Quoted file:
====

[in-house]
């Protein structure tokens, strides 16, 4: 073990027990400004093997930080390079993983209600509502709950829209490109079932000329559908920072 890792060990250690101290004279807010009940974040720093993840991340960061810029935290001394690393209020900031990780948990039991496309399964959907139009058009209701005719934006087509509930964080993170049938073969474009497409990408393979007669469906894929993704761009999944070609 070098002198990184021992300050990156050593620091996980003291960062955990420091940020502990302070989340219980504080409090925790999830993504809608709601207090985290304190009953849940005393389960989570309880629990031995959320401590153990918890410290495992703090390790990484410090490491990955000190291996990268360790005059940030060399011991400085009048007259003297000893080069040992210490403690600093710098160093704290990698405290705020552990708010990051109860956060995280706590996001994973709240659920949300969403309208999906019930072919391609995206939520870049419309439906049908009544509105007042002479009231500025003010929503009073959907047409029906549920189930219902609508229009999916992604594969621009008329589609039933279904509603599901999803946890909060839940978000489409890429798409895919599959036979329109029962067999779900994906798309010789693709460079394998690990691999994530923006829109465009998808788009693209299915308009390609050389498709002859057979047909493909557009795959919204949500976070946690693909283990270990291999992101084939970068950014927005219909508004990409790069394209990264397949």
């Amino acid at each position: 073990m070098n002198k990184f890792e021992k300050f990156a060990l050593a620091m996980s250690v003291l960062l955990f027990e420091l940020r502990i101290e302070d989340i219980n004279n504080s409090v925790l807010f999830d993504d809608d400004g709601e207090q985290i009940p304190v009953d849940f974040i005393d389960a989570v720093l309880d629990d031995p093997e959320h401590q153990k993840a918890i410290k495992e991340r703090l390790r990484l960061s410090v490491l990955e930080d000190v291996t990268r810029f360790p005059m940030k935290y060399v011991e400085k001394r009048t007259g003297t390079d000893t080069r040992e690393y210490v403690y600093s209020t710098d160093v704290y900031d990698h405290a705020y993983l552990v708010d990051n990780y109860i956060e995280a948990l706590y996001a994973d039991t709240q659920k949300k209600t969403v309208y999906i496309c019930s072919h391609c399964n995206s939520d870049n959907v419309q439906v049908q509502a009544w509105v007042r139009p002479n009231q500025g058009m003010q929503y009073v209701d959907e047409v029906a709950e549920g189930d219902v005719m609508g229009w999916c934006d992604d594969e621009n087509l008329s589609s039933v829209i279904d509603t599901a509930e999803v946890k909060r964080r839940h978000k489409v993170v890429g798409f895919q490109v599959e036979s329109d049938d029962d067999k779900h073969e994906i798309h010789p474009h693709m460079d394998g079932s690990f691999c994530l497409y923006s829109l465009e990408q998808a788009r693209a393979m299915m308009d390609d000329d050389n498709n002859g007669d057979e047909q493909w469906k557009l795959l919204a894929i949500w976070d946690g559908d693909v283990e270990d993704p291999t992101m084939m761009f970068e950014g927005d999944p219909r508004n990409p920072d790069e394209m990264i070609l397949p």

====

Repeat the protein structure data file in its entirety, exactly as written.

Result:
[in-house]
């Protein structure tokens, strides 16, 4: 073990027990400004093997930080390079993983209600509502709950829209490109079932000329559908920072 890792060990250690101290004279807010009940974040720093993840991340960061810029935290001394690393209020900031990780948990039991496309399964959907139009058009209701005719934006087509509930964080993170049938073969474009497409990408393979007669469906894929993704761009999944070609 070098002198990184021992300050990156050593620091996980003291960062955990420091940020502990302070989340219980504080409090925790999830993504809608709601207090985290304190009953849940005393389960989570309880629990031995959320401590153990918890410290495992703090390790990484410090490491990955000190291996990268360790005059940030060399011991400085009048007259003297000893080069040992210490403690600093710098160093704290990698405290705020552990708010990051109860956060995280706590996001994973709240659920949300969403309208999906019930072919391609995206939520870049419309439906049908009544509105007042002479009231500025003010929503009073959907047409029906549920189930219902609508229009999916992604594969621009008329589609039933279904509603599901999803946890909060839940978000489409890429798409895919599959036979329109029962067999779900994906798309010789693709460079394998690990691999994530923006829109465009998808788009693209299915308009390609050389498709002859057979047909493909557009795959919204949500976070946690693909283990270990291999992101084939970068950014927005219909508004990409790069394209990264397949």
């Amino acid at each position: 073990m070098n002198k990184f890792e021992k300050f990156a060990l050593a620091m996980s250690v003291l960062l955990f027990e420091l940020r502990i101290e302070d989340i219980n004279n504080s409090v925790l807010f999830d993504d809608d400004g709601e207090q985290i009940p304190v009953d849940f974040i005393d389960a989570v720093l309880d629990d031995p093997e959320h401590q153990k993840a918890i410290k495992e991340r703090l390790r990484l960061s410090v490491l990955e930080d000190v291996t990268r810029f360790p005059m940030k935290y060399v011991e400085k001394r009048t007259g003297t390079d000893t080069r040992e690393y210490v403690y600093s209020t710098d160093v704290y900031d990698h405290a705020y993983l552990v708010d990051n990780y109860i956060e995280a948990l706590y996001a994973d039991t709240q659920k949300k209600t969403v309208y999906i496309c019930s072919h391609c399964n995206s939520d870049n959907v419309q439906v049908q509502a009544w509105v007042r139009p002479n009231q500025g058009m003010q929503y009073v209701d959907e047409v029906a709950e549920g189930d219902v005719m609508g229009w999916c934006d992604d594969e621009n087509l008329s589609s039933v829209i279904d509603t599901a509930e999803v946890k909060r964080r839940h978000k489409v993170v890429g798409f895919q490109v599959e036979s329109d049938d029962d067999k779900h073969e994906i798309h010789p474009h693709m460079d394998g079932s690990f691999c994530l497409y923006s829109l465009e990408q998808a788009r693209a393979m299915m308009d390609d000329d050389n498709n002859g007669d057979e047909q493909w469906k557009l795959l919204a894929i949500w976070d946690g559908d693909v283990e270990d993704p291999t992101m084939m761009f970068e950014g927005d999944p219909r508004n990409p920072d790069e394209m990264i070609l397949p």